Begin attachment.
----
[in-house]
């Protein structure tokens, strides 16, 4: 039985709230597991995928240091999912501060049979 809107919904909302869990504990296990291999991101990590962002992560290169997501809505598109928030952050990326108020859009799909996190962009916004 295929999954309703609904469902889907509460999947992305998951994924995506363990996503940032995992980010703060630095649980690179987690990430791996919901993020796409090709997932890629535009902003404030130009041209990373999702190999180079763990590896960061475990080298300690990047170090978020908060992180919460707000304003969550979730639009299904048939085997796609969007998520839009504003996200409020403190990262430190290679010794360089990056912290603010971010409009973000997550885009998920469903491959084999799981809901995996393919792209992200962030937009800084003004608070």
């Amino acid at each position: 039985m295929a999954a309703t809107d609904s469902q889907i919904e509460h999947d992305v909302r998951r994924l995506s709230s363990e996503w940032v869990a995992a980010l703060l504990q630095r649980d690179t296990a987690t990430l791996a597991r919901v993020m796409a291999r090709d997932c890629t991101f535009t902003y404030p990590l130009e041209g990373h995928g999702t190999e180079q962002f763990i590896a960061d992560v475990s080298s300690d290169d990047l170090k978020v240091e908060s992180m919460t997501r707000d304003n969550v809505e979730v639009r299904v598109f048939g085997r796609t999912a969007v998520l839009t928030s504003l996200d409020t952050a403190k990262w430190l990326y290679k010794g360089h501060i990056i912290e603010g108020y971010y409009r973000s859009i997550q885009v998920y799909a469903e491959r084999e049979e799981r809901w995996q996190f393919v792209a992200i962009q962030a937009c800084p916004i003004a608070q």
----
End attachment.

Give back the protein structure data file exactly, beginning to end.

[in-house]
């Protein structure tokens, strides 16, 4: 039985709230597991995928240091999912501060049979 809107919904909302869990504990296990291999991101990590962002992560290169997501809505598109928030952050990326108020859009799909996190962009916004 295929999954309703609904469902889907509460999947992305998951994924995506363990996503940032995992980010703060630095649980690179987690990430791996919901993020796409090709997932890629535009902003404030130009041209990373999702190999180079763990590896960061475990080298300690990047170090978020908060992180919460707000304003969550979730639009299904048939085997796609969007998520839009504003996200409020403190990262430190290679010794360089990056912290603010971010409009973000997550885009998920469903491959084999799981809901995996393919792209992200962030937009800084003004608070």
């Amino acid at each position: 039985m295929a999954a309703t809107d609904s469902q889907i919904e509460h999947d992305v909302r998951r994924l995506s709230s363990e996503w940032v869990a995992a980010l703060l504990q630095r649980d690179t296990a987690t990430l791996a597991r919901v993020m796409a291999r090709d997932c890629t991101f535009t902003y404030p990590l130009e041209g990373h995928g999702t190999e180079q962002f763990i590896a960061d992560v475990s080298s300690d290169d990047l170090k978020v240091e908060s992180m919460t997501r707000d304003n969550v809505e979730v639009r299904v598109f048939g085997r796609t999912a969007v998520l839009t928030s504003l996200d409020t952050a403190k990262w430190l990326y290679k010794g360089h501060i990056i912290e603010g108020y971010y409009r973000s859009i997550q885009v998920y799909a469903e491959r084999e049979e799981r809901w995996q996190f393919v792209a992200i962009q962030a937009c800084p916004i003004a608070q």